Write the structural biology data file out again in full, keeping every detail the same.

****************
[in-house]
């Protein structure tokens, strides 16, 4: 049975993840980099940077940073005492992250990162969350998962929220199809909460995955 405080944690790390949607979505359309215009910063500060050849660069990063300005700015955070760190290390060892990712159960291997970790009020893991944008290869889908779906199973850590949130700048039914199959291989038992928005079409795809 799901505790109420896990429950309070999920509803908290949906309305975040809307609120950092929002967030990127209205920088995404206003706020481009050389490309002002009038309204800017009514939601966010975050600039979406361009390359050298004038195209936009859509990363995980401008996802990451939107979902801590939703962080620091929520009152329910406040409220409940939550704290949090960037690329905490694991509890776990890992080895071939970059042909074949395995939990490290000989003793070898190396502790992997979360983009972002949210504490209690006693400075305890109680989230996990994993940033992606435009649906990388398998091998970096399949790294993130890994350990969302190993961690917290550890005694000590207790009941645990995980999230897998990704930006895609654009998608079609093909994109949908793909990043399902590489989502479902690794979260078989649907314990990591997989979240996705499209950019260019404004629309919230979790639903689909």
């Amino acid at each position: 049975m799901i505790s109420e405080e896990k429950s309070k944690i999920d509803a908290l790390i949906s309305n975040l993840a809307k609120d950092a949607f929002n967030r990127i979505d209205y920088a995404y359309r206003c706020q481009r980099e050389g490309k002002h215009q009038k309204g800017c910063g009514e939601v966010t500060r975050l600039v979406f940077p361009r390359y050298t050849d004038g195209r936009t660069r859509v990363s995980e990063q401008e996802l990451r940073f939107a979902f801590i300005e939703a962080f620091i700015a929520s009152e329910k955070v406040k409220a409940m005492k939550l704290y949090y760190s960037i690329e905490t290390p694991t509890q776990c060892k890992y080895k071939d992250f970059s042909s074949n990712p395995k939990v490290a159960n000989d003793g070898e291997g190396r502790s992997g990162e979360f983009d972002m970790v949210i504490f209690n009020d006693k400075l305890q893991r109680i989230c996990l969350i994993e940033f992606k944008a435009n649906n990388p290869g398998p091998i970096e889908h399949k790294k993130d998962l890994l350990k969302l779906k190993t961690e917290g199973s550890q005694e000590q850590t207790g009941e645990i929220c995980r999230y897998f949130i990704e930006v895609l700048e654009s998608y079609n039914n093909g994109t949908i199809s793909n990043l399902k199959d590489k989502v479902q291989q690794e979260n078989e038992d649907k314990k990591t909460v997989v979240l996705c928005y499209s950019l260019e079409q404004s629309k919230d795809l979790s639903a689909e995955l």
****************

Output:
[in-house]
């Protein structure tokens, strides 16, 4: 049975993840980099940077940073005492992250990162969350998962929220199809909460995955 405080944690790390949607979505359309215009910063500060050849660069990063300005700015955070760190290390060892990712159960291997970790009020893991944008290869889908779906199973850590949130700048039914199959291989038992928005079409795809 799901505790109420896990429950309070999920509803908290949906309305975040809307609120950092929002967030990127209205920088995404206003706020481009050389490309002002009038309204800017009514939601966010975050600039979406361009390359050298004038195209936009859509990363995980401008996802990451939107979902801590939703962080620091929520009152329910406040409220409940939550704290949090960037690329905490694991509890776990890992080895071939970059042909074949395995939990490290000989003793070898190396502790992997979360983009972002949210504490209690006693400075305890109680989230996990994993940033992606435009649906990388398998091998970096399949790294993130890994350990969302190993961690917290550890005694000590207790009941645990995980999230897998990704930006895609654009998608079609093909994109949908793909990043399902590489989502479902690794979260078989649907314990990591997989979240996705499209950019260019404004629309919230979790639903689909």
């Amino acid at each position: 049975m799901i505790s109420e405080e896990k429950s309070k944690i999920d509803a908290l790390i949906s309305n975040l993840a809307k609120d950092a949607f929002n967030r990127i979505d209205y920088a995404y359309r206003c706020q481009r980099e050389g490309k002002h215009q009038k309204g800017c910063g009514e939601v966010t500060r975050l600039v979406f940077p361009r390359y050298t050849d004038g195209r936009t660069r859509v990363s995980e990063q401008e996802l990451r940073f939107a979902f801590i300005e939703a962080f620091i700015a929520s009152e329910k955070v406040k409220a409940m005492k939550l704290y949090y760190s960037i690329e905490t290390p694991t509890q776990c060892k890992y080895k071939d992250f970059s042909s074949n990712p395995k939990v490290a159960n000989d003793g070898e291997g190396r502790s992997g990162e979360f983009d972002m970790v949210i504490f209690n009020d006693k400075l305890q893991r109680i989230c996990l969350i994993e940033f992606k944008a435009n649906n990388p290869g398998p091998i970096e889908h399949k790294k993130d998962l890994l350990k969302l779906k190993t961690e917290g199973s550890q005694e000590q850590t207790g009941e645990i929220c995980r999230y897998f949130i990704e930006v895609l700048e654009s998608y079609n039914n093909g994109t949908i199809s793909n990043l399902k199959d590489k989502v479902q291989q690794e979260n078989e038992d649907k314990k990591t909460v997989v979240l996705c928005y499209s950019l260019e079409q404004s629309k919230d795809l979790s639903a689909e995955l």